I don't go to watch a lot of horror films. The joke is old by now. Once you've seen one horror film skewering popular conventions of realistic violence, you've seen them all, and there's no purpose in wasting yet another $9 on more of them. However, 28 Days Later was the best modern horror film I've seen, and so the sequel and its premise looked enticing to me.
It didn't disappoint either. Though the second half of the film devolved into a bit of Hollywood thriller-esque, run and gun adrenaline junkie-ism, the film as a whole was quite entertaining and the intensity was welcome. What makes the 28 Days films good is that they don't presuppose some ridiculous premise that is impossible to suspend disbelief over. Instead of zombies attacking, a genre I actually rather enjoy because of the thousands of different scenarios you can explore with it, undead creatures hell-bent on eating your brain, the films assume there is a man-made disease that reverts human cognition to animalistic rage turning human beings into blood thirsty cannibals.
The result is truly horrifying in the way only a film that you think 'might' be feasible can be. Few horror movies are able to tap human fear in such a manner and I enjoy them for that very ability. However, the one thing horror films all do that I've long since grown tired of and honestly don't believe is necessary anymore is the thirty-second sequel pandering ending they'll often ruin a film with.
You've seen it a hundred times and it's the only reason they could make 10 Friday the 13th films. Every time you think Jason is finally, frozen, dismembered, sent to hell, and dead - oh dear god let him be gone - dead, he raises a hand or the rubble rolls around. It's as simple as that. There's no need for explanation or context, just a quick shot of a hint of his virility and the film series continues.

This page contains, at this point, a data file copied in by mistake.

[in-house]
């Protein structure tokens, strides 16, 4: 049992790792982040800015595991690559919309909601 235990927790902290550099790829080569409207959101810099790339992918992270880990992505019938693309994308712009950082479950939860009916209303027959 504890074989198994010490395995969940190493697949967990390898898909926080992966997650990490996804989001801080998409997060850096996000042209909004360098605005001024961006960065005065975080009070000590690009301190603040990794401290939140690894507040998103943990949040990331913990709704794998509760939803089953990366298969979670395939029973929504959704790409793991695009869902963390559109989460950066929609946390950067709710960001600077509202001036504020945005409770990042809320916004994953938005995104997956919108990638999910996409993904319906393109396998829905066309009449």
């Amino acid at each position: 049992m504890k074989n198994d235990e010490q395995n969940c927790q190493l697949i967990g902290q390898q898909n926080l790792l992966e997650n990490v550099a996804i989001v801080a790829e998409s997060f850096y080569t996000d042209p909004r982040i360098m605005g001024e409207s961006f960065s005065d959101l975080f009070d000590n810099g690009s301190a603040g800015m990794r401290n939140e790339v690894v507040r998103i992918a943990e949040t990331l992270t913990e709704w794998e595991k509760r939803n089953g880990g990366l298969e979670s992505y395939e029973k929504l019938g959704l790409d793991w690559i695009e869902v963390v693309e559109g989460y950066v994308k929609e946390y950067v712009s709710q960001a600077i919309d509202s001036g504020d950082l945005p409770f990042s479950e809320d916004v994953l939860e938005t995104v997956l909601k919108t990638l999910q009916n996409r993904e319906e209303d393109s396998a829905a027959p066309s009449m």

What this does of course is kill any credibility the film has. Granted, most people don't put much stock in the film itself. It's mindless entertainment with a gratuitous plot and premise that doesn't need to make sense for people to enjoy. But, when I see a film like 28 Weeks Later that actually tries and does a decent job of transcending typical slasher film antics, I expect the ending to be inclusive, or at least open-ended to a degree of purpose.
The first film did just that. After a thoroughly terrifying premise in which the filmmaker actually managed to craft a ghost town out of London and send his protagonists across a wasteland of Rage-infected humanity to a military base and eventually a possible rescue by the river, the film merely ends. There are no infected running rampant through the trees or a helicopter smoking as it flies away. The film just ended. The glimmer of hope that a film like this can offer at the end is all that is left and it worked magnificently.
28 Weeks Later had that ending and then ruined it in the span of 30 seconds of unneeded footage. It took only one scene to ruin everything the film did and I'm absolutely disgusted that they gave in so easily. I don't care if they make a new film in two years (which they will now) or that the entire world is likely infected. It's the writers' prerogative. However, the purpose of the film was a sort of inevitability corner-stoned by hope and human love. People are surely willing to believe that there is some sort of hope at the end of the tunnel. And in this film there quite literally was not hope beyond the tunnel.
No self-respecting novelist would end their book with the deaths of millions, merely so they could have another book in which they talked about those deaths. I don't want to attack this film too thoroughly. It had one of the best introductions and emotional attachments of any film I've seen this year (by far beyond the sequels Hollywood has thrown at me thus far) and it's the only film other than Hot Fuzz and Pan's Labyrinth that I've seen this year and been happy with. That's a whole lot of American films failing me.
I just want to make sure to voice my opinion on the matter of commercializing the ending of a well-made film for the sake of making more money later. It's irresponsible and disrespectful to the movie goers. If I watch a thoroughly engrossing film, I want to be rocked back to reality by the light of the sun when I exit the theater, not the petty sequel peddling of a film executive before the credits even roll.